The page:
We must not decontextualize the Marquis de Sade. He was a product of his epoch. Born in 1740, died in 1814, he was an aristocrat who survived the French Revolution. Sade was in the Bastille when it was stormed. Indeed, he spent 27 years of his life in prison, where he wrote most of his works. He survived the guillotine because his novels surfaced, not he.

Phillip Kaufman’s brilliant film, Quills, exquisitely evokes Sade’s France in its opening sequence of an aristocrat’s beheading. As the Marquis (played to lecherous perfection by Geoffrey Rush) watches the execution from a prison cell, we can imagine his thoughts: What are we to make of a state which says, “Thou shalt not kill,” and then does so itself? What are we to do with laws that are merely empty rhetoric? Sade was imprisoned at a time when the state was more criminal than his fellow inmates.

But we also must not romanticize Sade. He ended up in prison, after all, because his castle was the site of tortures and poisonings. And his works, though they ought to be distinguished from his sordid biography, are problematic themselves. “Justine” depicts a virtuous orphan girl subjected to horrible humiliations, leading her to believe that virtue is not its own reward. “Juliette” follows Justine’s sister, whose libertine preferences make her the ideal pupil for a treacherous teacher. “The 120 Days of Sodom” enumerates tortures, a veritable encyclopedia of evil. The literary critic Roger Shattuck says that the 20th century’s rehabilitation of Sade is the most dangerous thing that can be done.

Kaufman’s film grapples with these very concerns, historicizing them during Sade’s lifetime. Geoffrey Rush is the Marquis and Joaquin Phoenix is the Abbe de Coulmier, a man of God and the head of Charenton, the mental asylum where Sade is spending his last years. Coulmier befriends, becalms and eventually becomes the Marquis. Kate Winslet is Madeleine, a virginal laundress who smuggles Sade’s work out of Charenton to be published. And Michael Caine is Dr. Royer-Collard, a true product of the Enlightenment: all order, reason and patience. He is as sadistic as they come. The acting is consistently superb, with especially evocative and challenging performances by Phoenix and Rush. Their intensities play perfectly off each other. Power relations shift as the two men realize their shared desire for flesh and quill.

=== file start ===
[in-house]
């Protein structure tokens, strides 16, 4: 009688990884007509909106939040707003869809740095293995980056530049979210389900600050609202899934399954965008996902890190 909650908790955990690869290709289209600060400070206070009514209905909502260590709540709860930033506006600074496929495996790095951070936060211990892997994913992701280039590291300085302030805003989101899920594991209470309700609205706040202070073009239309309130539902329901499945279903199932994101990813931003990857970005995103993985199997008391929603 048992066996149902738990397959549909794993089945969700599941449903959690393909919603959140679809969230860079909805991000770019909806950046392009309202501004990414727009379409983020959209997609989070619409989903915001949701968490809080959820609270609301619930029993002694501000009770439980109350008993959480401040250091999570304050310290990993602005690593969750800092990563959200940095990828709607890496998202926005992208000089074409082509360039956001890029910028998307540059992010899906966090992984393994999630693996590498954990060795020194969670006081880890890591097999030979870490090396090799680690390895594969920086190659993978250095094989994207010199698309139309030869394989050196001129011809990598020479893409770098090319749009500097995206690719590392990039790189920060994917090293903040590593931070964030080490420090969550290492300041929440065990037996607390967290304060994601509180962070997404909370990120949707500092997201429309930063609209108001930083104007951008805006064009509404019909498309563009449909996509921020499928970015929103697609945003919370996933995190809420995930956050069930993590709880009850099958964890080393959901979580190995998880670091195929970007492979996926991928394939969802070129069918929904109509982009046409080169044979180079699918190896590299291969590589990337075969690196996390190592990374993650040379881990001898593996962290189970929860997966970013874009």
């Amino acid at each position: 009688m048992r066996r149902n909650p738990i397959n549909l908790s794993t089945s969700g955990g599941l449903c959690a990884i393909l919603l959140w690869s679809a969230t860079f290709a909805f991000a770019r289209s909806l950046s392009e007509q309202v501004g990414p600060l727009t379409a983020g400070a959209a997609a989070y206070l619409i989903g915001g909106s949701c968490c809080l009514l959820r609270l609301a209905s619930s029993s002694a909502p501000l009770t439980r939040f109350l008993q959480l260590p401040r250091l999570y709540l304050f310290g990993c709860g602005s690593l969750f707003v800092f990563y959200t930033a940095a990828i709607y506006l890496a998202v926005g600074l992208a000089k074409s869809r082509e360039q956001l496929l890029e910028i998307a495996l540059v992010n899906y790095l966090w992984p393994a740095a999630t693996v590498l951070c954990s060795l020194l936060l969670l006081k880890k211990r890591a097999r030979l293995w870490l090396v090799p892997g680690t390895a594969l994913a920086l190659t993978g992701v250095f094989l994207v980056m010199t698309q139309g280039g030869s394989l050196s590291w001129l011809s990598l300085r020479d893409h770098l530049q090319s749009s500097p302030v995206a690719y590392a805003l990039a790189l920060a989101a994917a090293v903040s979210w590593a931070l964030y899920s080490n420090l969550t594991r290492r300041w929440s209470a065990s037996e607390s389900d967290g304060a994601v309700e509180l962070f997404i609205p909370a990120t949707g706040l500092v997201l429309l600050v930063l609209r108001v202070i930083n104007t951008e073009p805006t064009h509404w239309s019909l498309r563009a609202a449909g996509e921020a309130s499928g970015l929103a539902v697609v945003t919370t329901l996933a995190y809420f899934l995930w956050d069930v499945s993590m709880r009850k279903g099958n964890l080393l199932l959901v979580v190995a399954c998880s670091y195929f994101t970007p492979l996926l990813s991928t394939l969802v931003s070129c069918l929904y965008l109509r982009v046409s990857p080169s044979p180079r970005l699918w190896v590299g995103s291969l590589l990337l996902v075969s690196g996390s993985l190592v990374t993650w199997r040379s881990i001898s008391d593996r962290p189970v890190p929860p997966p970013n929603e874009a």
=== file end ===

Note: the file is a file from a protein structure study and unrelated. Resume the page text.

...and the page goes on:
The narrative of Quills is not the Marquis de Sade’s, but it is Sadean. Everything begins with the text. Sade’s catharsis, as explored in Quills, is not through writing itself, but through having that writing read. The Sadean narrative must have readers because the author’s catharsis occurs through his education of others. His is a pedagogical purgative.

The brilliance of Doug Wright’s script (he wrote the play and film) is that Quills is a story that writes itself. Sade’s novels themselves all have imbedded narratives, and this incestuous language serves to eliminate the difference between the inside and outside of the text. As we read a work of Sade’s, we become like the readers within the work. As the characters of Quills taunt each other with passages from Sade’s latest manuscript, we too are left yearning for more salacious utterances.

At the end of the film, we are left with human sterility. Madeleine is a virgin, Sade is isolated, Coulmier has a vow of chastity. None of them can reproduce. The only thing that can continue on are words themselves. That text is made beautifully organic in the film when Sade’s quills and ink are taken from him: he progresses from food to blood to feces as surrogate inks. The text indeed lives.

One of the Marquis de Sade’s most brilliant and criticized literary tactics is to leave things unsaid. He will tell the reader that what happens next in the narrative is so awful, he cannot even write it. This forces the imagination of the reader to wander to depths more terrible than anything Sade himself could have written. Thus the reader is made active. The viewer is similarly implicated in Quills. Who among us would not crave for a closer shot of Kate Winslet’s naked breasts and yet half cover our eyes during the most bloody scenes? We too want to control the flow of images, increasing the film’s titillation at times.

Make no mistake — Quills is not a purely Sadean work. The victims of violence are given a voice and are made very human, a feature absent from Sade’s writings. And Quills is not Salo, Pasolini’s great adaptation of “120 Days of Sodom” set in Mussolini’s Fascist Italy. Indeed, though it has formal and thematic structures, which are Sadean, the most intelligent aspect of the film is that it preserves the critical ambiguity that stays with Sade to this day. Critics still cannot decide if Sade extols a sort of fascism or if he offers a critique of it. Freedom for the sadist necessarily obliterates the freedom of the victim. Liberty made absolute must also be made absent.

Similarly, Quills offers a critique of censorship, making sympathetic characters of the victims of oppressive state limitations on artistic expression. But at the same time, the film lends credence to the view that art can create a social danger by corrupting its consumers. A violent inmate at Charenton is so inflamed by Sade’s words that he acts out the written horrors to gruesome effect.

It is not obvious which side Kaufman takes in the debate on censorship, fascism and freedom. The film leaves us with the same taste as a work of Sade’s: we sense that perversion has the right to exist. Perhaps even the duty. Vice allows us to know virtue, but at quite a cost.